yachtswoman Ellen MacArthur is on the starting blocks in
her bid to beat the world
solo record of 72 days. 21 OCTOBER 2004
MACARTHUR OFFICIALLY GOES ON STANDBY TODAY FOR HER
SOLO, NON-STOP ROUND THE WORLD RECORD ATTEMPT...
QUOTE: "THE BOAT IS COMPLETELY READY TO GO, I
AM COMPLETELY READY TO GO...SO ITS 100% READY
WAITING FOR THE WEATHER..."
Listen to Ellen's audio, click
75-FOOT <<B&Q>> TRIMARAN DOCKED IN
FALMOUTH AND WILL NOW HAVE TO WAIT FOR 'BEST'
WEATHER WINDOW TO START RECORD...
OBVIOUS WEATHER WINDOW ON IMMEDIATE HORIZON...EVERY
SECOND COUNTS SO LEAVING WITH FAVOURABLE WIND IS
FEELING CONFIDENT BUT DOES NOT UNDERESTIMATE HOW
HARD IT WILL BE TO BEAT THE CURRENT NON-STOP SOLO
ROUND THE WORLD RECORD SET BY FRANCIS JOYON...
TO BEAT 72 DAYS, 22 HOURS, 54 MINUTES, 22 SECONDS...
Ellen MacArthur's 75-foot multihull
<<B&Q>> arrived in Falmouth to
officially go on standby for her attempt on the solo,
non-stop round the world record. Over 3 years of
planning and 18 months since construction began, Ellen
is now ready to embark on her toughest challenge so
far...to circumnavigate the globe as fast as possible,
on her own, to set a new world record.
five attempts to sail solo, non-stop around the world on
board a multihull have been made and only one of those
sailors made it without stopping. Frenchman, Francis
Joyon, set a new world record on board his multihull,
IDEC, f 72 days, 22 hours, 54 minutes and 22
seconds...this is the time Ellen has to try and beat
now, patience will be her companion as Ellen plays the
waiting game for the right weather window to come along
to propel <<B&Q>> to the start line and
into the first stage of the 26,000 mile round the world
course. Ellen will be in constant contact with her
shore-based weather routers, Commanders' Weather based
in the US. It is critical for <<B&Q>> to
hook into a fast, stable and favourable weather pattern
at the start of the course to slingshot
<<B&Q>> across the Bay of Biscay and
towards the Equator with strong Trade Winds that are not
always established. <<B&Q>> has already
demonstrated her speed capabilities on her solo
west-east transatlantic record attempt this summer when
she averaged speeds of 19.42 knots - for the round the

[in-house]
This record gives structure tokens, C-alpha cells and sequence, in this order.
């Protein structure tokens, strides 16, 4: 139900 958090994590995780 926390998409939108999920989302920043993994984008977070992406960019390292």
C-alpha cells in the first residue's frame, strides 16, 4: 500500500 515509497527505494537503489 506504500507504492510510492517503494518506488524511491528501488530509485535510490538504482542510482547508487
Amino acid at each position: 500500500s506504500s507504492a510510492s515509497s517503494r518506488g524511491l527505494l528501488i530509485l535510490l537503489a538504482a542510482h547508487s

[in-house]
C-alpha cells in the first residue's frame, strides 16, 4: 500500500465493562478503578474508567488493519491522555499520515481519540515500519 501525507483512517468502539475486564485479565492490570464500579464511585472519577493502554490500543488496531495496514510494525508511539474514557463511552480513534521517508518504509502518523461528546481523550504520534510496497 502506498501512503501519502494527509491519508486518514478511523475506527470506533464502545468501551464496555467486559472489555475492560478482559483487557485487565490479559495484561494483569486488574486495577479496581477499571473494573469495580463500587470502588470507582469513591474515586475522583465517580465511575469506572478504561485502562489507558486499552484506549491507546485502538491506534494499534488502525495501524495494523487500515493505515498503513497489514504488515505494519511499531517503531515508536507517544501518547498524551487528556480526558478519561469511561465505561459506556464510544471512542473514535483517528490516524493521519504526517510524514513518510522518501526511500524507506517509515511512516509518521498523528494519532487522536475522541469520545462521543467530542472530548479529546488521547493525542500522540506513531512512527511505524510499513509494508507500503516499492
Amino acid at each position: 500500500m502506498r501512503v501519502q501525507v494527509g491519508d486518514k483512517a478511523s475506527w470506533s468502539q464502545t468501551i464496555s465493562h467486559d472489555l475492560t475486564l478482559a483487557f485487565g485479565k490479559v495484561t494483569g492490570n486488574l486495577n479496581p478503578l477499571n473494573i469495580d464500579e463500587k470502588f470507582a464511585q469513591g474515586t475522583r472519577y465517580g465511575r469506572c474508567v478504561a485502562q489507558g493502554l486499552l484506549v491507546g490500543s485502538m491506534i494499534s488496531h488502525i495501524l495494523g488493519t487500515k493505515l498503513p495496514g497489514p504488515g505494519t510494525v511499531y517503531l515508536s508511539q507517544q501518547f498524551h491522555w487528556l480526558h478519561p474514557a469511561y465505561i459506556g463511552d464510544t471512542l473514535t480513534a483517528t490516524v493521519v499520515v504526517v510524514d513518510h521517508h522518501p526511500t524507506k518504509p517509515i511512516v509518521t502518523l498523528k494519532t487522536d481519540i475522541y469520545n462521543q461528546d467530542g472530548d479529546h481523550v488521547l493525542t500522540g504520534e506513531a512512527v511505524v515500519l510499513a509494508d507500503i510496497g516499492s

world record, <<B&Q>> will have to
average in excess of 15.38 knots to beat Joyon's time.
ELLEN IN FALMOUTH:
does it mean to be officially on standby?
"The boat is completely ready to go, I am
completely ready to go...we have all the food on board,
all the fuel on board, the boat just needs to literally
throw the lines off the dock and go. So its 100% ready
waiting for the weather."
will you be doing when you are on standby?
"I will be checking the weather every day and
discussing the weather with the weather routers. And
also physical training and I'll be around the boat a
little bit double-checking communications and that there
are no issues, but everything should be ready and its
just a case of waiting to go."
are the standby modes?
"We created a code with three colours so we can let
everybody know what the state of play is. We have red
which means there is no chance of going as the weather
is giving us no chance to go; we then have amber mode
which means there is a chance of departure in 72 hours;
and we have green which is go, and a possible departure
within 36 hours."
are you in standby in Falmouth?
"We decided to do our standby in Falmouth because
we felt that is was the best port to get down to the
start line off Ushant. At the start the wind is likely
to be from the north, or maybe the south-west just
before a front, and we wanted to be in a place that
wasn't dead downwind of Ushant in a south-westerly
breeze. From here it's a heading due south and it should
be relatively simple for me to leave on my own from
Falmouth, sail across the Channel - it's about 90 miles
to the start line - and then I should have my head in
gear and be ready to cross that line and set off
is the best possible weather window you are looking for?